In a Judgment issued yesterday, the Supreme Court held that Morrison Supermarkets were liable for the conduct of an employee responsible for serving customers at a petrol station and ensuring that the forecourt and kiosk were kept in good order.  When a customer enquired as to whether he could print some documents from a USB stick, the employee responded with foul language and abuse. When the customer returned to his car, he threatened him with violence before subjecting him to a serious and unprovoked assault.  The Supreme Court held that there was a sufficiently close connection between what happened and what the attendant was employed to do, overturning the decision of the Court of Appeal.

The decision is Mohamud –v- W M Morrison Supermarkets plc [2016] UKSC 11

Vicarious liability is not new.  There are references in our common law to the reign of Henry IV.  Over the centuries, the law has placed differing emphasis on the employee’s level of authority and the extent to which they were performing their working duties.  This type of employer liability has an underlying social aim.  Claims against the perpetrator are often not worth pursuing and, where there is  a sufficiently close connection, enabling a claim to be pursued against the employer appears fair. 

Landmark cases such as this never seem to concern the normal performance of an employee’s working duties.  As with earlier cases, the employer argued that the conduct was so outrageous that they ought not to be considered liable and the employee exceeded their authority by following the customer out onto the forecourt.  These arguments were upheld at trial and before the Court of Appeal, where one of the Justices regarded assault as a perverse execution of the employee’s duty to engage with customers.  The Supreme Court both reversed these decisions and were unpersuaded by the argument that the more outrageous the conduct, the less likely it should be that the employer is held liable.

In employment law, this is nothing new.  In Jones –v- Tower Boot Company Limited [1997] IRLR 168 the Court of Appeal confirmed that an employer is liable for any unlawful discrimination in the course of employment. This did not depend upon authority or even a close connection.  An Employment Tribunal was quite entitled to find that any conduct was in the course of employment, observing that an employer cannot escape liability by relying upon the nature of the discrimination to argue that they should not be liable.  In Jones an employee was subjected to appalling racist abuse and harassment by his work colleagues and the employer was held to be liable.  The recent decision of the Supreme Court in Mohamud follows the same type of approach.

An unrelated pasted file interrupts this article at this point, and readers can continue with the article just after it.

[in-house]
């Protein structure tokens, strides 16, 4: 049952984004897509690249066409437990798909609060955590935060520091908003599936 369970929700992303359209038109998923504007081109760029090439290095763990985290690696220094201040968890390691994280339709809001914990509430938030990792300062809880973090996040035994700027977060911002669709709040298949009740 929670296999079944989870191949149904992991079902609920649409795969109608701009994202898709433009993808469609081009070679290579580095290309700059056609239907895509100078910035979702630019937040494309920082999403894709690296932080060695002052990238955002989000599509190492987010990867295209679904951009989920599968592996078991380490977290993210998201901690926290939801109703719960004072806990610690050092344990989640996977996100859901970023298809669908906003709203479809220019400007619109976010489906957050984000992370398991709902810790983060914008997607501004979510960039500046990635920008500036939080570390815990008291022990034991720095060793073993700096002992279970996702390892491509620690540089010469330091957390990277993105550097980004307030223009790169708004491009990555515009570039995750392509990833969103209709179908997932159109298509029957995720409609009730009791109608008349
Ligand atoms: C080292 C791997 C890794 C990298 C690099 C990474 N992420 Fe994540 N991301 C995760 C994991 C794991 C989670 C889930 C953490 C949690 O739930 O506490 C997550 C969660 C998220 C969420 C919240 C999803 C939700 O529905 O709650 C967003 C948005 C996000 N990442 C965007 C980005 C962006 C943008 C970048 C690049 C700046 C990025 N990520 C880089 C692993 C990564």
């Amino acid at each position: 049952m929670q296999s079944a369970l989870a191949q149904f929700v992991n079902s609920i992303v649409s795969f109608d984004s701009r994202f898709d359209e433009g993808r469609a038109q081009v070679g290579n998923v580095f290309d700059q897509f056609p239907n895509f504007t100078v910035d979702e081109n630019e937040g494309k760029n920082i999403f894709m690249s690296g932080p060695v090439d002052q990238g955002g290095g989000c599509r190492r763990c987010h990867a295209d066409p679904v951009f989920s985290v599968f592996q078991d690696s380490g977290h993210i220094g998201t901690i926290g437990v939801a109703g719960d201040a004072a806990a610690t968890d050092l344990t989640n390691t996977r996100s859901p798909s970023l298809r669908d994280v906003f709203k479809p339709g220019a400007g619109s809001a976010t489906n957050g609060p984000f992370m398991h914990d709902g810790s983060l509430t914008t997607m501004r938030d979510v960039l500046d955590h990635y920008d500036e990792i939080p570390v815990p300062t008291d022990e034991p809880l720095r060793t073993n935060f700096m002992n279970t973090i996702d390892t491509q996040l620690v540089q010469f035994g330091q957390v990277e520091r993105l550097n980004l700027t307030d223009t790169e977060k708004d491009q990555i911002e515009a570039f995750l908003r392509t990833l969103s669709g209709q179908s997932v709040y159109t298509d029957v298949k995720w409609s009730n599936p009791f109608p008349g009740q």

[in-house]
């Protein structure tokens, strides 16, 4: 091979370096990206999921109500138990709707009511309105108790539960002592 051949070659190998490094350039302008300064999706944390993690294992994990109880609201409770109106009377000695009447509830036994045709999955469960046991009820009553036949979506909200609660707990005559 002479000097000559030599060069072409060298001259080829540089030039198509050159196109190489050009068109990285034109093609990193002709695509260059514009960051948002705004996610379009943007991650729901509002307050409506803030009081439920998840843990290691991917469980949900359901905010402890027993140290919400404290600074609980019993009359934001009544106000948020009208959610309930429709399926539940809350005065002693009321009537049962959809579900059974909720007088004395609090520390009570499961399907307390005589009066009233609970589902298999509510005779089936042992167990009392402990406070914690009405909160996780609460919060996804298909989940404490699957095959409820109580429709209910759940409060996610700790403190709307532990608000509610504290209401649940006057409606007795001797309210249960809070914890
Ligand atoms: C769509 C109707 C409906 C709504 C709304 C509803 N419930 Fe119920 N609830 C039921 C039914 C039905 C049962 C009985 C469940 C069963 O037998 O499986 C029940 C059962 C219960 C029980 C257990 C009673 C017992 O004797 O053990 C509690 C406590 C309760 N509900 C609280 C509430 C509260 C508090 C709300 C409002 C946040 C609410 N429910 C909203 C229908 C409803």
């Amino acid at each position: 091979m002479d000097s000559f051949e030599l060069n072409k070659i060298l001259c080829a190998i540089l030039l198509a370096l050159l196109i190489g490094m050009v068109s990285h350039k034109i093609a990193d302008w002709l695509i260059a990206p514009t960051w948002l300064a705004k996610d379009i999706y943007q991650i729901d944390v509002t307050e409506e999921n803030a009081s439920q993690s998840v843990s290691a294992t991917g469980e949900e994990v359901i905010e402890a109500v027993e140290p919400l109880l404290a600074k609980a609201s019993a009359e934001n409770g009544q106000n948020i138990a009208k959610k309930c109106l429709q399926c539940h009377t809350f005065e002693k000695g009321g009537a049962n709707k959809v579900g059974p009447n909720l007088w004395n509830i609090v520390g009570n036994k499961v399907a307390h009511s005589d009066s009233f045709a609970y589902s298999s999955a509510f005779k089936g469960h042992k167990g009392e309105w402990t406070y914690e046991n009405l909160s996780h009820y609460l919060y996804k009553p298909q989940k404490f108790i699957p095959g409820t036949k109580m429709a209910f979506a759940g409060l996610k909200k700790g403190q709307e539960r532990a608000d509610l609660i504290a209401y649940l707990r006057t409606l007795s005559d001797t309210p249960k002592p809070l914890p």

Discrimination in the workplace is different to other liabilities because the remedy is imposed by statute.  Perhaps the reason why the Court of Appeal rejected this type of argument so long ago in employment law reflects the fact that there is a specific defence available to an employer under the Equality Act 2010.  This was recognised by the Court of Appeal in 1997 and employers were encouraged to use the “reasonable steps” defence.  An employer will not be liable where they can demonstrate that they took such steps as were reasonably practicable to prevent discrimination of the type alleged.  Subsequent appellate decisions confirm that it is not necessary for an employer to take every possible step and the defence may be available where the employer has taken some steps towards compliance because there are only so many measures which can be implemented.  They include:-

  • Publishing a policy of equal opportunities;
  • Otherwise raising awareness of the importance of equality and diversity;
  • Warning the workforce that unlawful discrimination will be treated as gross misconduct;
  • Treating complaints seriously;
  • Conducting investigations with due regard to the victim; and
  • Reviewing the objectives of the policy against complaints and how they were handled on a regular basis.

In our experience, where an employer has evidence that these steps have been taken, coupled with evidence of how supervision works in practice, they will usually be in a position to defend discrimination claims. 

This decision of the Supreme Court reinforces the principle of vicarious liability beyond what employers may expect and in unusual circumstances.  The behaviour of the employee may be quite extraordinary but the employer may still be liable.  This has long been the position in employment law but as far as claims for unlawful discrimination, including harassment and victimisation are concerned, this is not the end of the matter.  Employers can and should take steps to protect themselves from claims, otherwise they will be regarded as vicariously liable for whatever may occur in the course of employment, however unexpected or unforeseen.